Precise knowledge of winds: a necessity for the ORE development
The definition and optimal design of ORE projects requires an accurate knowledge of atmospheric flow properties such as the spatial and temporal variability of wind at turbine mast height, its vertical shear, or the intensity and structure of turbulence. These parameters are used at several levels, in particular for:
- estimating the wind energy resource at a given site;
- optimizing electricity production and reducing turbine wear;
- estimating loadings on wind turbines including extreme loadings for system survivability in storm conditions and average loadings for fatigue design;
- offshore installation of ORE systems as well as operations and maintenance.
Generally speaking, wind conditions can be obtained through in-situ measurements at the site of interest, satellite observations, numerical simulations… However, regional and local effects are important, especially for coastal domains and continental seas where atmospheric conditions are strongly modified by the topography of the surrounding regions. France Energies Marines has been conducting R&D projects for several years, with the main players in the wind energy sector, on wind fields at different spatial scales. The Institute also studied the feasibility of developing an offshore research platform dedicated to offshore wind energy (FOWRCE SEA Project).
A multi-criteria approach for the selection of floating offshore wind sites
An Interreg project to assess the potential of the European Atlantic Area for the deployment of floating wind turbines was carried out from 2017 to 2022 (ARCWIND project). It produced a multi-criteria approach to the selection of wind farm locations, involving different technology developers. France Energies Marines contributed scientifically to this project through the improvement of the representation of storm sea states in the North-East Atlantic.
Precise wind characterisation to better evaluate the resource
France Energies Marines coordinated a collaborative project whose objective is to improve wind characterisation in order to reduce uncertainties in resource assessment and wind turbine design (CARAVELE project). This project focused on the joint exploitation of modelled wind fields and in-situ and satellite observations. The coupling effects between the ocean and the atmosphere through the effect of breaking waves on wind lifting over them were also studied. Experiments conducted in the University of Miami test tank improved the restitution of extreme winds for wind turbine design using satellite images. While the assessment of the wind resource is crucial, so is the formulation of recommendations for the design of machines. France Energies Marines has therefore initiated several collaborative projects : two on the deployment of wind and turbulence observation resources (POWSEIDOM and DRACCAR-NEMO projects), and one on the characterisation of extreme wind and waves during tropical cyclones (OROWSHI project).
A better understanding of the interactions between sea and atmosphere
Another collaborative project has been launched at the initiative of France Energies Marines to set up a dedicated digital chain capable of accurately simulating wind, wave and current conditions in the Gulf of Lion in the Mediterranean (CASSIOWPE project). This area will host three pilot farms and several commercial floating wind farms in the short and medium term. The project will focus on improving the capability of numerical models coupling the sea and the atmosphere to capture wind, wave and circulation conditions in the difficult and specific conditions of the Gulf of Lion. The numerical tools will be intensively validated using existing in-situ and satellite data. A database of metocean conditions in the Gulf of Lion will thus be proposed. This database will provide estimates of the wind resource and the aerodynamic and hydrodynamic constraints to be considered in the design of floating wind turbines.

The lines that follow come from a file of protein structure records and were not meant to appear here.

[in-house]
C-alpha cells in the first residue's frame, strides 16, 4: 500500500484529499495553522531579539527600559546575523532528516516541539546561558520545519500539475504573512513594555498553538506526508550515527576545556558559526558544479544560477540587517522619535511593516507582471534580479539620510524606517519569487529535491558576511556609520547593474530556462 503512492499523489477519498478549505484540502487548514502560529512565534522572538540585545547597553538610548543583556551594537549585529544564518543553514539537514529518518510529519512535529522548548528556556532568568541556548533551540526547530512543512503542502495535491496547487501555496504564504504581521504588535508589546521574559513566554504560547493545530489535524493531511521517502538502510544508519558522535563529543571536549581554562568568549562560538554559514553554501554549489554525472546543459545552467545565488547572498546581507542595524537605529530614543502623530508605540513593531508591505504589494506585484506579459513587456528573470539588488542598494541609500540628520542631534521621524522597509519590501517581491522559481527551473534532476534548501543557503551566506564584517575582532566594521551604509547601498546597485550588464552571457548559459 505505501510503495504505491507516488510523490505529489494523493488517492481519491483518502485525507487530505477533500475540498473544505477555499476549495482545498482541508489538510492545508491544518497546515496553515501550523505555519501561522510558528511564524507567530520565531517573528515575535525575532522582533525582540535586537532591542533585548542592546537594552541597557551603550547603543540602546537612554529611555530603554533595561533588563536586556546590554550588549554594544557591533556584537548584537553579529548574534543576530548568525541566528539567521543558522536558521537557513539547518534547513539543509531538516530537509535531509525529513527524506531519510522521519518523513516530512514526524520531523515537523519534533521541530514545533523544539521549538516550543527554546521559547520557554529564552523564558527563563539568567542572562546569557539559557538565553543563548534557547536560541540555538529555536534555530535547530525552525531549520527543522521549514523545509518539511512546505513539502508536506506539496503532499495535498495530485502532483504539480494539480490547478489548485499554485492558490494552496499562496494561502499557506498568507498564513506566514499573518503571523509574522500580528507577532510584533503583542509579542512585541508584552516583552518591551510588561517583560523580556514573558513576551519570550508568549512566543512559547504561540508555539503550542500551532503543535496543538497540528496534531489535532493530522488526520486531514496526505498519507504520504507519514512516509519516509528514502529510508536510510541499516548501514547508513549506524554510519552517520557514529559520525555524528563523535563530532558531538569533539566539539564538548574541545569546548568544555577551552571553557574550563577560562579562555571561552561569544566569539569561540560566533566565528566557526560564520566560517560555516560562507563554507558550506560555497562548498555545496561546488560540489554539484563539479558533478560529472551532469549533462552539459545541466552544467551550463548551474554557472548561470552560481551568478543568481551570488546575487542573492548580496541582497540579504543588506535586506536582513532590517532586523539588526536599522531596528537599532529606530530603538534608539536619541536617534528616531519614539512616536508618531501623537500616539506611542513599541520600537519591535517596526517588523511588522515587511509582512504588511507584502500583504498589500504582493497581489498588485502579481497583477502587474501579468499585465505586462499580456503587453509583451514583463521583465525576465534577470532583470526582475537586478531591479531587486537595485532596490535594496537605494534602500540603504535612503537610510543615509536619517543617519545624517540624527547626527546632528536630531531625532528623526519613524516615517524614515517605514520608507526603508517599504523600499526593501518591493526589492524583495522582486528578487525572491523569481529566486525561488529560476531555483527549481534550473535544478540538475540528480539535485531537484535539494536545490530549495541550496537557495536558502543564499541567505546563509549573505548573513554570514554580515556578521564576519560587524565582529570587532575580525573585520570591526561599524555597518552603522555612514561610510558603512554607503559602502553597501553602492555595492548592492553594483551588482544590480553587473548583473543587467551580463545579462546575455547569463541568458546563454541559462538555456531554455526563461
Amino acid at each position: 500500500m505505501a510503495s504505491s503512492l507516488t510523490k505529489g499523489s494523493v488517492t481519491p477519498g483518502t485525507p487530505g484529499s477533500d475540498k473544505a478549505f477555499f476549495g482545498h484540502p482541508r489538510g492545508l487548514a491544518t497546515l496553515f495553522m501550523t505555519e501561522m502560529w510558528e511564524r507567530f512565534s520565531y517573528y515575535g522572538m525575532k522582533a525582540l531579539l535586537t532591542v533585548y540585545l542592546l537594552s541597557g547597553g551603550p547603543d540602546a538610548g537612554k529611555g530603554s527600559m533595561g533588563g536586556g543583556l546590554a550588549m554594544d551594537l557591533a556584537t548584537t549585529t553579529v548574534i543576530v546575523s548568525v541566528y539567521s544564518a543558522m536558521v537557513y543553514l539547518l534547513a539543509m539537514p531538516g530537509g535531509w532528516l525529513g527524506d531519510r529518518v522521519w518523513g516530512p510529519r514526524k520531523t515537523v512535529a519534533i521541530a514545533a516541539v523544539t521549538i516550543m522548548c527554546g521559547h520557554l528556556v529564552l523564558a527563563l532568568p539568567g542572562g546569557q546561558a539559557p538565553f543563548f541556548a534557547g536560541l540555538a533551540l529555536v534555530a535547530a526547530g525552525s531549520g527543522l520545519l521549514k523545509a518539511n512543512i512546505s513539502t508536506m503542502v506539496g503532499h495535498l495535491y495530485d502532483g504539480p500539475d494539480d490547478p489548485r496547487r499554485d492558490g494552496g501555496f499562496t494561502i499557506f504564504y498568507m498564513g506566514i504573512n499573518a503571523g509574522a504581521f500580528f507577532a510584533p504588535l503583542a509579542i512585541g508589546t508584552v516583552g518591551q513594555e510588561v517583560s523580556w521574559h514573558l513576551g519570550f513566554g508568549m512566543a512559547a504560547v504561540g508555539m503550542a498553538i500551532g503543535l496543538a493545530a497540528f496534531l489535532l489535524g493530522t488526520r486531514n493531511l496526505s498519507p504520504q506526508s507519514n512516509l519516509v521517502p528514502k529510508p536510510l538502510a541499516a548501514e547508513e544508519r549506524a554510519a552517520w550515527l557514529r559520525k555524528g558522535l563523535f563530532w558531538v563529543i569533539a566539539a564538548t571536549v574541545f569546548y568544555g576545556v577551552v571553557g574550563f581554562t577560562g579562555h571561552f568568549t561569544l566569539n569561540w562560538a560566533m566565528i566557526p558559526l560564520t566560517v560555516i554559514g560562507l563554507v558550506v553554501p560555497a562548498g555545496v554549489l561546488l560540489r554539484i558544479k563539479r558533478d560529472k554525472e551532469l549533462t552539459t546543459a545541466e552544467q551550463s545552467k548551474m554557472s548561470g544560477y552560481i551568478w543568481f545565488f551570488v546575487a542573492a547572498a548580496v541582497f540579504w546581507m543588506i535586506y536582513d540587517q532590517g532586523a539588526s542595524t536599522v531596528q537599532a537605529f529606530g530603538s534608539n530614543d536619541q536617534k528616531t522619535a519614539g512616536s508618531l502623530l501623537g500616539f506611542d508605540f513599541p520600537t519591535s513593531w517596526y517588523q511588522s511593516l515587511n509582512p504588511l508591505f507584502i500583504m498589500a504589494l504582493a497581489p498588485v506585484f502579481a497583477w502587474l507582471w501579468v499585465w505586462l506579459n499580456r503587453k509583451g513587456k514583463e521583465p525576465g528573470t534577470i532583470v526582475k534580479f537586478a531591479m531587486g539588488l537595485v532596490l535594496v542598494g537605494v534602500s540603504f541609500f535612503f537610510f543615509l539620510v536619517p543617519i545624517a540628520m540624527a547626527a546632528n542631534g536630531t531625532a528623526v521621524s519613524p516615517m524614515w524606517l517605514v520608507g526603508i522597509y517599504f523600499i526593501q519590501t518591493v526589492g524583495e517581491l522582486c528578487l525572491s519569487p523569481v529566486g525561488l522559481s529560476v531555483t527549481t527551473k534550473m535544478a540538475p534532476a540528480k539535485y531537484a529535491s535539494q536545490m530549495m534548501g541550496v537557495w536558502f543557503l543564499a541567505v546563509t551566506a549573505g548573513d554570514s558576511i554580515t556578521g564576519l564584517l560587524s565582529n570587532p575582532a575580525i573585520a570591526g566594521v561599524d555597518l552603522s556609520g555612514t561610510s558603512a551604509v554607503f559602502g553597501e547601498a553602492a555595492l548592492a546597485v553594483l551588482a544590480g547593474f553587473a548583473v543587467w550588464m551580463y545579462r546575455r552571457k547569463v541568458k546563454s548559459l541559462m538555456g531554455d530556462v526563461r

The integration of climate change impacts
Over the lifespan of offshore wind farms which is more than 25 years, the wind resource, or in other words the wind distribution, might evolve leading to a modification of the associated energy production, impacting the business plan established during the creation of these farms. Climate change could also affect the length of the seasons or their intensity and therefore impact the balance between supply and demand in the energy sector. The intensity of extreme wind events as well as their frequency can also change and impact the design of the wind turbines as well as the foundations, moorings, substations, and export cables. Extreme wave and water level events are also to be considered because they are dimensioning for these systems. An first project (2C NOW project) has just been launched by the Institute on this subject.
Photo credit: Alba Fotos / Pixabay
Climate change impact on offshore wind
Characterising the atmosphere and sea surface interactions for the deployment of offshore wind in the Gulf of Lion
Deployment of wind and turbulence observations in the Mediterranean
Adaptation and implementation of floating wind energy conversion technology for the Atlantic Region
Wind characterisation for offshore renewable energies applications
DRACCAR – NEMO
New methods for turbulence measurements and models in offshore wind
Future offshore wind research center at sea
Assessment of the Mediterranean observational data system for targeted applications
Offshore wind turbine design including joint wind-wave information in standard for hurricane-exposed sites
Metocean Data Analysis Researcher